Tony Tarasco on outfielder Michael Taylor: “The kid’s a specimen”

It was September 2010 and the Nationals had decided to move Michael Taylor from shortstop to the outfield. The decision was made and presented to Taylor prior to instructional league workouts.

Tony Tarasco, currently the Nationals’ first base coach, was then the outfield coordinator for the organization.

“We told (Taylor) we thought it was a better place for him to shine and take advantage of his athleticism,” Tarasco recalled. “Thought he would grow a lot quicker. He didn’t take it too well when he first was presented with it.”

But as soon as Taylor played a few innings and made a few plays in center, he liked the change.

“We drafted him as a shortstop,” Tarasco said. “It seems like when we put him out there some of the burdens of shortstop were lifted off his shoulder. With the encouragement of the minor league staff he started swinging the barrel at the baseball a lot better.”

Tarasco watched the first week of Taylor playing his new position and instantly knew the Nats had made the right choice.

“I remember the first day he went out to play. We worked out for a couple days, took him through his foundation and just talked to him about a few things,” Tarasco said. “He went gap to gap, from one side of the gap to the other side of the gap on the wall and made a play.

“At that moment, you just knew that (assistant general manager and vice president of player development) Doug Harris and (general manager) Mike Rizzo had made the right decision in moving him over to center field.”

Taylor is now the starting center fielder for Double-A Harrisburg, leading off for the Senators.

Tarasco said one of the top reasons Taylor is so good at his craft is his meticulous attention to every part of the job, from throws to range to glovework to communication between the left fielder and right fielder about positioning.

“Even to a fault, sometimes he is very detailed about the work that he does in the outfield,” Tarasco said. “He doesn’t just shag fly balls. He tries to put himself in the different scenarios. He tries to field as many ground balls off the bat as well as fly balls. He’s constantly working on his footwork and his throwing. It seems as though its starting to come together where it flows a little better more for him.”

Tarasco watched as Taylor’s game improved after the move to center field, but he also watched as Taylor grew up off the field in the way he dealt with the coaching staff.

“What was amazing was the change. When we got him as a shortstop he was a very shy, bashful guy,” Tarasco said. “His dad was in the military. It took me two months to get him to stop calling me ‘sir’. I respect that, but I was telling him I’m not that old yet, you can’t call me sir yet. He’s just very respectful.

“We tried to get him to loosen up a little bit. To see him go from that to being a commander and a stalker in the outfield. Some guys roam it, some guys prowl it, he’s like a stalker. It’s like he is sitting on a perch, like an eagle. His eyes are good, the way he comes after balls. It’s really fun to watch him play. I’m proud of him a lot, really proud of him.”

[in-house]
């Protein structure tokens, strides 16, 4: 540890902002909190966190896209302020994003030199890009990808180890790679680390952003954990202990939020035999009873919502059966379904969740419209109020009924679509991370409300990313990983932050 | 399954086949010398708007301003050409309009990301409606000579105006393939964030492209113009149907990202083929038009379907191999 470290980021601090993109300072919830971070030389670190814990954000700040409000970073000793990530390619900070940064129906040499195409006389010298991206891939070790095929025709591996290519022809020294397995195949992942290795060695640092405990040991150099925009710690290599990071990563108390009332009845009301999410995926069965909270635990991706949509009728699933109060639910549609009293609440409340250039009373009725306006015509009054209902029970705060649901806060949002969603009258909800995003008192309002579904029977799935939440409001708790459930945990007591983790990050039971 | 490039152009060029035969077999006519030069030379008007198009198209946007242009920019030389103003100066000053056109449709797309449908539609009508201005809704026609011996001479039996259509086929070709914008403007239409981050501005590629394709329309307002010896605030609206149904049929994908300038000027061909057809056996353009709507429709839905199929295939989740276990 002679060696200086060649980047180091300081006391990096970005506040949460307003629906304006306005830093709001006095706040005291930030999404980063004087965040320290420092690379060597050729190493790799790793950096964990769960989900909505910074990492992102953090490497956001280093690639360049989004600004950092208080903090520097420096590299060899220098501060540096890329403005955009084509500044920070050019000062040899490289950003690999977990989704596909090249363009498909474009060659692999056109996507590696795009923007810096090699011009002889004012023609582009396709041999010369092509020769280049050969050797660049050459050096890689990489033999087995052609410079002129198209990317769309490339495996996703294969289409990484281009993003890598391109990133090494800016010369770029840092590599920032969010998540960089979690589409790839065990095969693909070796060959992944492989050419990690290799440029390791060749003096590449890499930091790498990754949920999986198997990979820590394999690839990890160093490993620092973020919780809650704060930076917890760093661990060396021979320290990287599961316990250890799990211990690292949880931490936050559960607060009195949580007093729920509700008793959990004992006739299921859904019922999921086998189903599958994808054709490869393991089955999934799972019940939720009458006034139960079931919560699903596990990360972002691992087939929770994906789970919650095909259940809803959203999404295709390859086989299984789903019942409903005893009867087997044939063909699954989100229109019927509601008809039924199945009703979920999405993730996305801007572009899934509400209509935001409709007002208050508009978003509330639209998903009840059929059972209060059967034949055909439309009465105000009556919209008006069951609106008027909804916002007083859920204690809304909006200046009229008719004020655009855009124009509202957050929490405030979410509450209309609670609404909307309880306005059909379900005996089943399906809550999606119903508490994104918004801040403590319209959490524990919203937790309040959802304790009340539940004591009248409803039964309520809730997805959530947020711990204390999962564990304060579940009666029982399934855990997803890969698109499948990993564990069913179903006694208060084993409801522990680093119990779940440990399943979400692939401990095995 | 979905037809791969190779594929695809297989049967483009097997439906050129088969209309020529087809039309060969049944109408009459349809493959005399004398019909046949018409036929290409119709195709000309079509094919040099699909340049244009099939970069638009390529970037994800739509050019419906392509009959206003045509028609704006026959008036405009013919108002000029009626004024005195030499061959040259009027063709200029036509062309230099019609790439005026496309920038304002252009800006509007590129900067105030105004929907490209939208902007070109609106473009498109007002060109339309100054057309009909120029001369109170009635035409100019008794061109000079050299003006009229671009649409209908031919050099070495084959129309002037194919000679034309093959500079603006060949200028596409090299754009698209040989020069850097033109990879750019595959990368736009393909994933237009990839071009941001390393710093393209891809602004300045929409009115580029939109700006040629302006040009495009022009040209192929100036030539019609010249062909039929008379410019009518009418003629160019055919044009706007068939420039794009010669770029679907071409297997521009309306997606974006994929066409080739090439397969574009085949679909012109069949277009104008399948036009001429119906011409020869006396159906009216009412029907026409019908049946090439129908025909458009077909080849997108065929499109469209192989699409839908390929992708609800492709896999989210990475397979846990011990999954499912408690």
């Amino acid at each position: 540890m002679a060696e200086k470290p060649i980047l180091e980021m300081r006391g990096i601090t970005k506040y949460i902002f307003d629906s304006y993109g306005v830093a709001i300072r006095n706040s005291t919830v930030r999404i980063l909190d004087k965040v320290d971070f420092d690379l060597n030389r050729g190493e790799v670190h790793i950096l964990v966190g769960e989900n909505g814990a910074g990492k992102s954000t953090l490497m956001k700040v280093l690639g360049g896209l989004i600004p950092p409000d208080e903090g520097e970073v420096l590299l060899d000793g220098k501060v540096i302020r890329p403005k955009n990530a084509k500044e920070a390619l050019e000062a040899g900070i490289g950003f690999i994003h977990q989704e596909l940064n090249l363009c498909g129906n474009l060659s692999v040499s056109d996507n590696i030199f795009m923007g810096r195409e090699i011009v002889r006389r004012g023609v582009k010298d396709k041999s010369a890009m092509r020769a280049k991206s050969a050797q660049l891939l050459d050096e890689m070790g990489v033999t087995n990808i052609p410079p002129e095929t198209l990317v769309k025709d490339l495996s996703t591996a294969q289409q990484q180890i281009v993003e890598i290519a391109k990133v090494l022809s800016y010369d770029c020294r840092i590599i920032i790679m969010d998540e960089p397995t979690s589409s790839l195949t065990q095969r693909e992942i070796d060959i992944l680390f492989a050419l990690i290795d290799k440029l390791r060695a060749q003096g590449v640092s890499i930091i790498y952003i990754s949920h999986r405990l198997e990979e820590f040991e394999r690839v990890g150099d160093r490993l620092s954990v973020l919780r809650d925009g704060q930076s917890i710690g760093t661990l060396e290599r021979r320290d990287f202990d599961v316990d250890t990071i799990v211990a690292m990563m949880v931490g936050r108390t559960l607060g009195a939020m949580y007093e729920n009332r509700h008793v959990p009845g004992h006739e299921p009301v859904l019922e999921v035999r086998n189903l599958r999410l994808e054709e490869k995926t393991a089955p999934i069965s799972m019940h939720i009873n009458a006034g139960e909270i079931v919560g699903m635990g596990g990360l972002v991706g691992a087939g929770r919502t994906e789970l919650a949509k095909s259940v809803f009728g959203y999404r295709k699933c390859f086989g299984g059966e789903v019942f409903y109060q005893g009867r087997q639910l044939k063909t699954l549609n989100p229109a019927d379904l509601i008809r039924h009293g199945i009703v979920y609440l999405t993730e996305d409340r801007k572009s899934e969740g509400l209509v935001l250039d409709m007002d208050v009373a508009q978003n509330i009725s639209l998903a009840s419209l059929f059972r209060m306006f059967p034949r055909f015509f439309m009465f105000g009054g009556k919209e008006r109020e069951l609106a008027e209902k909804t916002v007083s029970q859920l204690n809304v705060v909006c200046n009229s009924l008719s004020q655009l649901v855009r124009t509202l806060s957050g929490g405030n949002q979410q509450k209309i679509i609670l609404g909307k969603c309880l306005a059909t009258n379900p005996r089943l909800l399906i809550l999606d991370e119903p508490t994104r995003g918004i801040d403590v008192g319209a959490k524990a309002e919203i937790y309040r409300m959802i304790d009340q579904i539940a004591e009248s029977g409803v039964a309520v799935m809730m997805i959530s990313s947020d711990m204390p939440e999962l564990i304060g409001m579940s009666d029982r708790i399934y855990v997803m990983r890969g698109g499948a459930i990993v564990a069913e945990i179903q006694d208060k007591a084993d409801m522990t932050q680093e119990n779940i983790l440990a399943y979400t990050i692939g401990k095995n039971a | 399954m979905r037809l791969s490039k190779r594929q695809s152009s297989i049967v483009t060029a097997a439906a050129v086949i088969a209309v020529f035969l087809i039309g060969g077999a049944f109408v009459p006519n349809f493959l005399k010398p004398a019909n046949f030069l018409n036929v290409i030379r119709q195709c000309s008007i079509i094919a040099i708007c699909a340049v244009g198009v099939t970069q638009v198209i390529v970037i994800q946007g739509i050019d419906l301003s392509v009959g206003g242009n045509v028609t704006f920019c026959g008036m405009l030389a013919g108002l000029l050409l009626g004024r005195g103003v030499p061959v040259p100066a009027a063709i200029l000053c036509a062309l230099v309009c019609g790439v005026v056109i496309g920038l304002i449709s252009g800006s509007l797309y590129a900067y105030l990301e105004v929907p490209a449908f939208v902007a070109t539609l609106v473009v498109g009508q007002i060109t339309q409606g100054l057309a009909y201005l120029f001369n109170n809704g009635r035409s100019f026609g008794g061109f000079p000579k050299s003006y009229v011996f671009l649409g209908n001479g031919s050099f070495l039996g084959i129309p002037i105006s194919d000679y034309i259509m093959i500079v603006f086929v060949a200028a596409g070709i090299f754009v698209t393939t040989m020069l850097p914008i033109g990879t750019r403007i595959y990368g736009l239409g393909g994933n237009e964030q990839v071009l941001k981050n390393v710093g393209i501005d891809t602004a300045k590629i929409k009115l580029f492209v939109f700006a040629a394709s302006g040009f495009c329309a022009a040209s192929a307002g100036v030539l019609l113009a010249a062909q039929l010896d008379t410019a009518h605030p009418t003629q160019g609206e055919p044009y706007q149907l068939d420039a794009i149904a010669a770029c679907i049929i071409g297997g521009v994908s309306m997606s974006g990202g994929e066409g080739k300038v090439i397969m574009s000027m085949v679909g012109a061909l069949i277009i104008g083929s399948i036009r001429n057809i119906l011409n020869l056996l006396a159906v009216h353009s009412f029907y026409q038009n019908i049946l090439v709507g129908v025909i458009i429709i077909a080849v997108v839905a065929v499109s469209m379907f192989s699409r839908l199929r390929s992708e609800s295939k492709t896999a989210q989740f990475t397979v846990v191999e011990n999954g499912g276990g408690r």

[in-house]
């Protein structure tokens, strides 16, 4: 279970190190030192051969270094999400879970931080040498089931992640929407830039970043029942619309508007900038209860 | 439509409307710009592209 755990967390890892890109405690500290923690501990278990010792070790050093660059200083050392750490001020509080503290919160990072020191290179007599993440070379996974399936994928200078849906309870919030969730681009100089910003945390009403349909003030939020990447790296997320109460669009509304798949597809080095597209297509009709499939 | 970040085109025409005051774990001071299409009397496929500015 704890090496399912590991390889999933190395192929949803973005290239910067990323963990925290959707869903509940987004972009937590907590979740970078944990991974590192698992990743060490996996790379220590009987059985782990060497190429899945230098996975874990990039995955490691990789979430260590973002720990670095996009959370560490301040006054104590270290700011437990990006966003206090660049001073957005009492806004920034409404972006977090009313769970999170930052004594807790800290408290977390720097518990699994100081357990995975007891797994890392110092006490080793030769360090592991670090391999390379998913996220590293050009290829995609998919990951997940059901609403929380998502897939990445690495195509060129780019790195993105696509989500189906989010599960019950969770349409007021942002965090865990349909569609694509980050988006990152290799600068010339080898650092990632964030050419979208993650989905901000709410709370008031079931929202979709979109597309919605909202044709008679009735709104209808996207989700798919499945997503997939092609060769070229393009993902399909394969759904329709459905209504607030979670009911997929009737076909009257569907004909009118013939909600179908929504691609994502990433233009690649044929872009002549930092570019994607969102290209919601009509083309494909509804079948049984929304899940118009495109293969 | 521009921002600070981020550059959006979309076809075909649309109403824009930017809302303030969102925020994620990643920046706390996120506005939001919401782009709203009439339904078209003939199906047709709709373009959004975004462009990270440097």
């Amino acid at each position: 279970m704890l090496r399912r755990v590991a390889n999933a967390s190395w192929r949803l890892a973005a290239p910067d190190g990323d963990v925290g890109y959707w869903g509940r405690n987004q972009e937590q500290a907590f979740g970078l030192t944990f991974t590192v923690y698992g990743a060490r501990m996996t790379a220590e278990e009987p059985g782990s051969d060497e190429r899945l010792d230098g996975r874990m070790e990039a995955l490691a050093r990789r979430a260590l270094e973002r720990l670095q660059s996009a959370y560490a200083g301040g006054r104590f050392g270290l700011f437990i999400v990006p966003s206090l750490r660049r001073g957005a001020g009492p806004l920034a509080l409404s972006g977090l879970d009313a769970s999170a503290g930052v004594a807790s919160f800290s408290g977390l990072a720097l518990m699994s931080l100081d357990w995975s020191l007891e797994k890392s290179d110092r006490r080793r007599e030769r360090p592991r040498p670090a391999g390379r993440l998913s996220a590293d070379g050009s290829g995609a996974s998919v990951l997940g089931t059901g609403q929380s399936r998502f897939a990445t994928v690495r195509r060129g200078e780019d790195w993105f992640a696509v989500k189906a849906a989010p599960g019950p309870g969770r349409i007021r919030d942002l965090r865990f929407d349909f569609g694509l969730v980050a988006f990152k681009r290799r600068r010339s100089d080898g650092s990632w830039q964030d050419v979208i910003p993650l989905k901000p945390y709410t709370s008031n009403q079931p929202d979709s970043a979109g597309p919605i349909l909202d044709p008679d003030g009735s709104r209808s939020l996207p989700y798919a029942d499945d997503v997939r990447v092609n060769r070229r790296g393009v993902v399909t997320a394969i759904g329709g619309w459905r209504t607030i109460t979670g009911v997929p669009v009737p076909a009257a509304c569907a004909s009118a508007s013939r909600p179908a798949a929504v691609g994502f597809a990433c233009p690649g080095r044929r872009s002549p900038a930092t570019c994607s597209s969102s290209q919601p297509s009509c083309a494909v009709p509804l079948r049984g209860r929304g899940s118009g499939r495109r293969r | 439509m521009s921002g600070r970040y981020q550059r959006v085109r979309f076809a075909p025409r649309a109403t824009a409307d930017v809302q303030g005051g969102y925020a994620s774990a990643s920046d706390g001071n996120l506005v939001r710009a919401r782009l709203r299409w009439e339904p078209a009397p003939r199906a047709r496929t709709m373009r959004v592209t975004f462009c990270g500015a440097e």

Eury Perez and Brian Goodwin are certainly good center fielders in the system. But does Taylor have what it takes to be the best of the center field prospects in the Nationals organization?

“I definitely think he has it,” Tarasco said. “As long as he continues working, I think he has the potential to be an outstanding center fielder at the major league level. He’s got to get here first, so he has to maintain that hunger.

“He’s on the bus. As I like to say when you get on the 40-man or you come to big league camp, you are on the bus. The hard part ain’t getting here, the hard part’s staying. I definitely think he’s got the capability, the talent and the hunger to become a great center fielder.”

Taylor stands 6-foot-3 and is 209 lbs. His athletic ability on defense also comes out in his swing. He has worked to lower his strikeout totals and has made progress on that front this season.

“You teach a guy to not swing at sliders in the dirt,” Tarasco said. “He’s got to swing at about 100 of them before he realizes I can’t hit that. Stop swinging at it one day, you get that by getting at-bats.

“The kid’s a specimen. He’s got that long, wiry body. It’s strong. He’s (was) younger then and started growing into his man strength. He also works in the gym, the way he trains himself in the outfield and the way he trains himself hitting. He’s kind of grown into his body. It’s just amazing to see it.”

The home run numbers have been another reason Taylor has been getting a lot of attention. He already has a career-high 18 homers in 79 games this season.

“We saw some pop potential the second we moved him into the outfield and he went to (low Single-A) Hagerstown, he had (13) home runs,” Tarasco noted. “He had consistent at-bats. He had been hurt his first couple years. You gotta get ABs. That’s the main thing for any young kid, teenager or young minor leaguer.

“I’ve seen that tenacity in his work ethic. He works in the outfield like Denard (Span). Reading every ball off the bat, he really makes a conscious effort to put himself in the right spot.”

Taylor will get to display those talents during the All-Star Game festivities in Minneapolis because he has been invited alongside Lucas Giolito from the Nationals to participate in the Futures Game, which will be held on Sunday, July 13.

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